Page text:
Britain plans to participate in Syrian airstrikes if there is a political consensus to do so, Treasury chief George Osborne told the BBC.
Osborne, a close political ally of Prime Minister David Cameron, also said the West has not done enough to fight Islamic State militants who control parts of Syria and Iraq, the Wall Street Journal reported.
He said Cameron’s government will seek parliamentary approval to extend the United Kingdom’s current involvement in Iraq airstrikes to Syria.
The prime minister and other senior government ministers believe “there is a strong case” for doing so, but that there must be support for the move from parliament, Osborne told the broadcaster in an interview.
Cameron earlier said Britain will take “thousands” of Syrian refugees, marking a major U-turn in his response to Europe’s escalating migrant crisis following a public outcry to do more, WSJ said.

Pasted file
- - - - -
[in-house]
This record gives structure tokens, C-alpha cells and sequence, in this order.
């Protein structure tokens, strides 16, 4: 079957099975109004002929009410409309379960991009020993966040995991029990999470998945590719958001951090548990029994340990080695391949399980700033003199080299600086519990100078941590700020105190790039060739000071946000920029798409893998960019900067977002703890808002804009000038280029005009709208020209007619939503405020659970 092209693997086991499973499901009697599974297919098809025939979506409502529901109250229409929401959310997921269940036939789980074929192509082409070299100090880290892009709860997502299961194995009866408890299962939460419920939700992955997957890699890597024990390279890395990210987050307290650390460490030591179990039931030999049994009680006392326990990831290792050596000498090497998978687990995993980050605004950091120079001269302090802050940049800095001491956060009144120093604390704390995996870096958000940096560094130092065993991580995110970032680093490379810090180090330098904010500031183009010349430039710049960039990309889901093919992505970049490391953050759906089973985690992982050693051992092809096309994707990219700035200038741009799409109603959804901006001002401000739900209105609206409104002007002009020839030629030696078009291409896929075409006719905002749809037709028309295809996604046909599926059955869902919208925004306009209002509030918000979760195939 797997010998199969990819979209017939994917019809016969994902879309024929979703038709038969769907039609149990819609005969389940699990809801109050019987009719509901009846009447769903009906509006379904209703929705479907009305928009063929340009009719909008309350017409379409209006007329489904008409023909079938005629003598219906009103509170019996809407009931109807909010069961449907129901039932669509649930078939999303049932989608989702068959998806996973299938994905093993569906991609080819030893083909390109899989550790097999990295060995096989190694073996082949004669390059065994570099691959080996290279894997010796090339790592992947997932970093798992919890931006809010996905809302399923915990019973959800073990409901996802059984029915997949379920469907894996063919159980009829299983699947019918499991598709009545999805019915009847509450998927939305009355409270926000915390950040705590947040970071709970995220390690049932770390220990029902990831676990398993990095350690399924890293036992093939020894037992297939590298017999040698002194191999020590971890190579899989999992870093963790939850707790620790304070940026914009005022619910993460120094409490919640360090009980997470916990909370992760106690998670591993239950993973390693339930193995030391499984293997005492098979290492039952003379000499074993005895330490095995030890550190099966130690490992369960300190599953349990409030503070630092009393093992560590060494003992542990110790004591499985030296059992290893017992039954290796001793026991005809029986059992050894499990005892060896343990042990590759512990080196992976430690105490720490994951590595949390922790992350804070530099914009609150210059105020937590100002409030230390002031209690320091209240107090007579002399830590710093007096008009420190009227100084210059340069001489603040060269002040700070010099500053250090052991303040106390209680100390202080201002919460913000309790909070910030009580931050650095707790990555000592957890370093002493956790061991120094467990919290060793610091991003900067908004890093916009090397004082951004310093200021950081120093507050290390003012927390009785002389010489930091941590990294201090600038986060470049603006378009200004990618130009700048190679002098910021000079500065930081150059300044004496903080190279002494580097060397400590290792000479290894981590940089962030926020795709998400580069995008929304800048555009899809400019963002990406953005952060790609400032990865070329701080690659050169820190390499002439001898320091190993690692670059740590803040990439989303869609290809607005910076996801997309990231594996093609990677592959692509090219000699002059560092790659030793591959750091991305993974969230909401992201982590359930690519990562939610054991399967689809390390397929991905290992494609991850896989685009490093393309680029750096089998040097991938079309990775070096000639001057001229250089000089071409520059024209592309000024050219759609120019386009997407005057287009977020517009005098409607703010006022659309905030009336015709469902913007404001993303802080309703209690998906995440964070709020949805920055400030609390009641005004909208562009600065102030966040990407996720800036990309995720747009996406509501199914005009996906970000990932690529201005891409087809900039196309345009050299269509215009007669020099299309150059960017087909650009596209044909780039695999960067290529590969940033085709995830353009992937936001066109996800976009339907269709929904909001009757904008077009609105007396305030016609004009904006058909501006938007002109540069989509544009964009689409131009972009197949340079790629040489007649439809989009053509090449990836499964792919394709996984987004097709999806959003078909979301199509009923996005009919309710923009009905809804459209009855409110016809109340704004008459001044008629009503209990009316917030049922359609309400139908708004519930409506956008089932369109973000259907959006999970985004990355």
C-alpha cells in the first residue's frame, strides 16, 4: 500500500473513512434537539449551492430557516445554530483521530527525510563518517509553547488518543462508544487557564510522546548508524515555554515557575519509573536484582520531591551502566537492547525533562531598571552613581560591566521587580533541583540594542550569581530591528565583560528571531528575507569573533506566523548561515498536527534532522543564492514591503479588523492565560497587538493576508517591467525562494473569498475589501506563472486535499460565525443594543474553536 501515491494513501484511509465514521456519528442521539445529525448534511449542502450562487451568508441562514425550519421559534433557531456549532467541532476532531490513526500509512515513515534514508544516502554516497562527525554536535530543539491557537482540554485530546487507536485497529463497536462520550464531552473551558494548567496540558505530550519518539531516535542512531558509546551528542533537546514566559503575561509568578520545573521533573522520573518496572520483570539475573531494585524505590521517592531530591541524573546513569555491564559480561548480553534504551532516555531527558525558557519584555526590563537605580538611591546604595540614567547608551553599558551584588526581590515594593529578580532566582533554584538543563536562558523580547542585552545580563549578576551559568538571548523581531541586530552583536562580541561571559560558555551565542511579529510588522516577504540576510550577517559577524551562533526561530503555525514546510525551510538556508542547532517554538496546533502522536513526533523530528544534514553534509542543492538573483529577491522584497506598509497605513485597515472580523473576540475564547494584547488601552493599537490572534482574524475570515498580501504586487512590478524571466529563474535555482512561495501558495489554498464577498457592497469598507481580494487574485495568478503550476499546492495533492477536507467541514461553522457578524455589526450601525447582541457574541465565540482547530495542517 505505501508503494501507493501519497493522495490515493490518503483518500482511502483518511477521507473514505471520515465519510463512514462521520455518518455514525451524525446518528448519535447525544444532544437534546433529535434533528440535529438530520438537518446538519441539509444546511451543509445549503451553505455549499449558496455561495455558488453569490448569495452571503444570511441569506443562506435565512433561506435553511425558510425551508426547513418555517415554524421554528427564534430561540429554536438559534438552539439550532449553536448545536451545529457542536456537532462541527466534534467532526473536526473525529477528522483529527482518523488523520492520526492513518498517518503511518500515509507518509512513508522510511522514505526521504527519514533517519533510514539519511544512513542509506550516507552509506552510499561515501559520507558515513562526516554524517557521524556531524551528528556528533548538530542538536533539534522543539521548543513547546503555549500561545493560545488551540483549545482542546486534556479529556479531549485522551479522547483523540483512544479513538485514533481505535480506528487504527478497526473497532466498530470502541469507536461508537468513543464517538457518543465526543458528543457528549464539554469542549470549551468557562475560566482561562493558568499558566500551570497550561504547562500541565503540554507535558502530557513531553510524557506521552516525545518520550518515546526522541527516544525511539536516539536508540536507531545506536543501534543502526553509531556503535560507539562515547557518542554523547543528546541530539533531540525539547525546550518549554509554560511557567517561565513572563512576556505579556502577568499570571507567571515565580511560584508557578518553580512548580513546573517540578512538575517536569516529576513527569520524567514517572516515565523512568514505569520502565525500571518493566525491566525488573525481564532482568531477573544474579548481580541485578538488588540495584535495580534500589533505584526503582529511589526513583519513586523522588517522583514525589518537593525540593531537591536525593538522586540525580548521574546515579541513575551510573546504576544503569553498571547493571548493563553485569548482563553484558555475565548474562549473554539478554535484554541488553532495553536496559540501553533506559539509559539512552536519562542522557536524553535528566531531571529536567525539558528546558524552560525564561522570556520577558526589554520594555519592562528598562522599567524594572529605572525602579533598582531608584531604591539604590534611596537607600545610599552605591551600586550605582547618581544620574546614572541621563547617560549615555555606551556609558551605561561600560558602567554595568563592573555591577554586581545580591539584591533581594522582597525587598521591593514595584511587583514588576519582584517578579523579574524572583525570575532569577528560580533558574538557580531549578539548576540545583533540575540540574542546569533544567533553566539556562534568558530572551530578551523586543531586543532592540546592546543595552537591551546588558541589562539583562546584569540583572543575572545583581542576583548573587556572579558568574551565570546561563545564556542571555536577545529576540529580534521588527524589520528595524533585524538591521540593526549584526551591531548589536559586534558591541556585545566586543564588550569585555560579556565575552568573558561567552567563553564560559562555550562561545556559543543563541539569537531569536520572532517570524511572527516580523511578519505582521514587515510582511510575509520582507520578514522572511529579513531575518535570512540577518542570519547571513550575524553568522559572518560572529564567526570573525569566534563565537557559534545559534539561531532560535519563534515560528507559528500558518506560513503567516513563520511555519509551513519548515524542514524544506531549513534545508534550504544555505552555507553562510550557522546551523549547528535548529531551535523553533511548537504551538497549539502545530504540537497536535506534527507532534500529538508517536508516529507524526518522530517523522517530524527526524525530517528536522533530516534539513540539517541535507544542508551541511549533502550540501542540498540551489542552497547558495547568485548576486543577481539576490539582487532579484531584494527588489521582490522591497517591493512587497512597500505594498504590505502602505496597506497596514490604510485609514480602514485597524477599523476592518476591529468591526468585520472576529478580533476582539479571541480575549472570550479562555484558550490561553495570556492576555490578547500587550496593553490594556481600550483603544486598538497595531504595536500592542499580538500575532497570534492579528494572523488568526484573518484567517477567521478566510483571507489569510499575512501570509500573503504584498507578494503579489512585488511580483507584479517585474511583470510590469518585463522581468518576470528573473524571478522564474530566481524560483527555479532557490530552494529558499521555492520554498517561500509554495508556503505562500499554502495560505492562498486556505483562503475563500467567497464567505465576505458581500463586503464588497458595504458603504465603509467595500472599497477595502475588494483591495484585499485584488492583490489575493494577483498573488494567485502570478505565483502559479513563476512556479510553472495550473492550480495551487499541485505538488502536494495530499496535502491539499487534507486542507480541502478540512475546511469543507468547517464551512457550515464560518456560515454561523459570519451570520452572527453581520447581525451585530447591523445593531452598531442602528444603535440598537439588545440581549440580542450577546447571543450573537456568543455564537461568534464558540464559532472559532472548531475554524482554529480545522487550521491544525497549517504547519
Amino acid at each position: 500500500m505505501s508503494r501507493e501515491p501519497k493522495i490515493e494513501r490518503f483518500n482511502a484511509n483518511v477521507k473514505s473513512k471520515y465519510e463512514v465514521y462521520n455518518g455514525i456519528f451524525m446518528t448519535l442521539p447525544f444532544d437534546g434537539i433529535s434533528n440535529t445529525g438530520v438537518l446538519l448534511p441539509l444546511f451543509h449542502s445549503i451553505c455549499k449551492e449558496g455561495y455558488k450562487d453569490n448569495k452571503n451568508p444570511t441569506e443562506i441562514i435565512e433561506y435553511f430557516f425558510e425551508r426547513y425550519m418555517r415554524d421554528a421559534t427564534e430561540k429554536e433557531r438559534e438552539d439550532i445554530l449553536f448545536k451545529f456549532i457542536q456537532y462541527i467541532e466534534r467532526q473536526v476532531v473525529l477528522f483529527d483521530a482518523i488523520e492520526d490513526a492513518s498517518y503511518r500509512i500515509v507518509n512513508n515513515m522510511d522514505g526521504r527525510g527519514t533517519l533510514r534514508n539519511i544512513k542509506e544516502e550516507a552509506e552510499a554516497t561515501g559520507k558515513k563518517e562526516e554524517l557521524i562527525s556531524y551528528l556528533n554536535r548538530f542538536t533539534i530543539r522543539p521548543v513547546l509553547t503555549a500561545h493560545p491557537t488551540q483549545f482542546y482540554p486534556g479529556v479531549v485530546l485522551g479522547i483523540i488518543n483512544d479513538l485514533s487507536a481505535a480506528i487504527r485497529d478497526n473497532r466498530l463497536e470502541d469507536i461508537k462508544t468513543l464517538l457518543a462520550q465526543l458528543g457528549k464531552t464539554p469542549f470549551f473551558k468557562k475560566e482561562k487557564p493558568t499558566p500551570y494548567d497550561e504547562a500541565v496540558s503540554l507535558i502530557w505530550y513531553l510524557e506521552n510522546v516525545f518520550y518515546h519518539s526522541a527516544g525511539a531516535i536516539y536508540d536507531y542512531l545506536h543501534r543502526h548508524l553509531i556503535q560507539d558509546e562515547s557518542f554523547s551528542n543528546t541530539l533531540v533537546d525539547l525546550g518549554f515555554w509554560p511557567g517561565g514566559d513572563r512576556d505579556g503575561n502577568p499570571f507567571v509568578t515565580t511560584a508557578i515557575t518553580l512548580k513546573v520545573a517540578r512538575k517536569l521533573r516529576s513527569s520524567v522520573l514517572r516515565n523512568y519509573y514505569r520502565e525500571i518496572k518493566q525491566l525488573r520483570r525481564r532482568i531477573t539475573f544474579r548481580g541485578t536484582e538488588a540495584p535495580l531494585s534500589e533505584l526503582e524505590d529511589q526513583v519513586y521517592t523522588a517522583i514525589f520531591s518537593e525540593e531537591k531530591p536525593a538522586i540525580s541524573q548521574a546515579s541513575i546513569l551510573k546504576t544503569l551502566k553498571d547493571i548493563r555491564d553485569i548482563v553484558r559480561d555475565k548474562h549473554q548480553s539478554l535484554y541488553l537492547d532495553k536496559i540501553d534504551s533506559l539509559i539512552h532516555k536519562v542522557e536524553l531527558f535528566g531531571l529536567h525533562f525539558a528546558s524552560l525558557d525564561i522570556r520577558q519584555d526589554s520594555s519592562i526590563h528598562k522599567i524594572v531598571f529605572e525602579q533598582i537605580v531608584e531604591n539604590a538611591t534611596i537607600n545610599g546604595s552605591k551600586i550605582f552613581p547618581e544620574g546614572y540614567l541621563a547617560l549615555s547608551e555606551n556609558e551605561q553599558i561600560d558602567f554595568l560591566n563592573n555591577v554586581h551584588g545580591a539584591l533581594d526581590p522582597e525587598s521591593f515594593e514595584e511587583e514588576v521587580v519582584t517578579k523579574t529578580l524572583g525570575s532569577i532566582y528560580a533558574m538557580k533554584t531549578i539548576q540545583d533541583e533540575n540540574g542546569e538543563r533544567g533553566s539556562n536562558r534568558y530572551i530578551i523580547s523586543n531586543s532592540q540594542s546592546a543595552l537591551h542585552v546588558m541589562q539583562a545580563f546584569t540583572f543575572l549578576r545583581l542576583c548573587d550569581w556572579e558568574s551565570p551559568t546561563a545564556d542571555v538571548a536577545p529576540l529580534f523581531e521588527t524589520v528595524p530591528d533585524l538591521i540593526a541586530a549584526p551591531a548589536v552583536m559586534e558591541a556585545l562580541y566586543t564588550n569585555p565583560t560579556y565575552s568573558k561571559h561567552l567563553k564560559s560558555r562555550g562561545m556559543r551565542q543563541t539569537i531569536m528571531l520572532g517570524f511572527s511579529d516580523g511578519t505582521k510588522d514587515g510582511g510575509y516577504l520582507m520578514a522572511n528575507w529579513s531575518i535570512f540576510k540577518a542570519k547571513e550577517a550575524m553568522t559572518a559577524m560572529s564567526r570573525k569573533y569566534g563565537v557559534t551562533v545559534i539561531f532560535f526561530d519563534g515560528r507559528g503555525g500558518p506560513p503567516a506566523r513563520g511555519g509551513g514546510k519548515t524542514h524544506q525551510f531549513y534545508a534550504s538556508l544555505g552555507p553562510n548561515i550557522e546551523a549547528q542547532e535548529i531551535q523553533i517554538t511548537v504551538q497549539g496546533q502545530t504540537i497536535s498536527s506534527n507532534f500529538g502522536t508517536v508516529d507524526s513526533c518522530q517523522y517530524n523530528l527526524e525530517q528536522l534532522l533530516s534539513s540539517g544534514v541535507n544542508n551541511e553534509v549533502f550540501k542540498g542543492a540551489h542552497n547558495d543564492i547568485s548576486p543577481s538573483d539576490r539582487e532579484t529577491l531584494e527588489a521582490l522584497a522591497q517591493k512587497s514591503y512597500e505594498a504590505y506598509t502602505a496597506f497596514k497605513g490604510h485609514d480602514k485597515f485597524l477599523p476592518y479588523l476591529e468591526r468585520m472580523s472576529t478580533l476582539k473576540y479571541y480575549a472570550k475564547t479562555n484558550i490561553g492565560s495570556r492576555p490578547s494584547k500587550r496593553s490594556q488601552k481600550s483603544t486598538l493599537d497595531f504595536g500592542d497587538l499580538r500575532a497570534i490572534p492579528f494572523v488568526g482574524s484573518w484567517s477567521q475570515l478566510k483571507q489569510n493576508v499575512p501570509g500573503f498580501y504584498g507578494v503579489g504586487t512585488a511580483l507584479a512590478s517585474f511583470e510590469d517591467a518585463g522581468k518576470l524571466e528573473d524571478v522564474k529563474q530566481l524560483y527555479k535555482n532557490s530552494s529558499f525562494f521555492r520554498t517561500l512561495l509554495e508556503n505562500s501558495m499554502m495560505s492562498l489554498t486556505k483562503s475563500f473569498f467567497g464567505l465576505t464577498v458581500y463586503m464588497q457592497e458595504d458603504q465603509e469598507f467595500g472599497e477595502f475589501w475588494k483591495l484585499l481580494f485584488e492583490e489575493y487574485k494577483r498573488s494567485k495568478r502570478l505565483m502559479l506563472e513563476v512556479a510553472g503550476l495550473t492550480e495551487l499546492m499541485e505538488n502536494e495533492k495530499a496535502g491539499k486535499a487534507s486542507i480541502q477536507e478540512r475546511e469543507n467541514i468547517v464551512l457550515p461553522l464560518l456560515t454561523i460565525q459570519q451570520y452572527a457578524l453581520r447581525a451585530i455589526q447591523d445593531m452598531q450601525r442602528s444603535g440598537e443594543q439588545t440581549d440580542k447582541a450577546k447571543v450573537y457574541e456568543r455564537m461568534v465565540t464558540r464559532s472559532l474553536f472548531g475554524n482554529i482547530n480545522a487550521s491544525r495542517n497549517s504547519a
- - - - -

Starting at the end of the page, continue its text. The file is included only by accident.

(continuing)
The prime minister was due to provide more detail on his refugee response on Monday in parliament.
In 2013, lawmakers, principally from the opposition Labour Party, rejected his proposal to intervene militarily in Syria following allegations that President Bashar al-Assad’s regime used chemical weapons on Syrian civilians during the civil war, the newspaper said.
The British military has been participating in airstrikes in Iraq since September as part of an international coalition supporting the Iraqi government forces in their fight against Islamic State militants.
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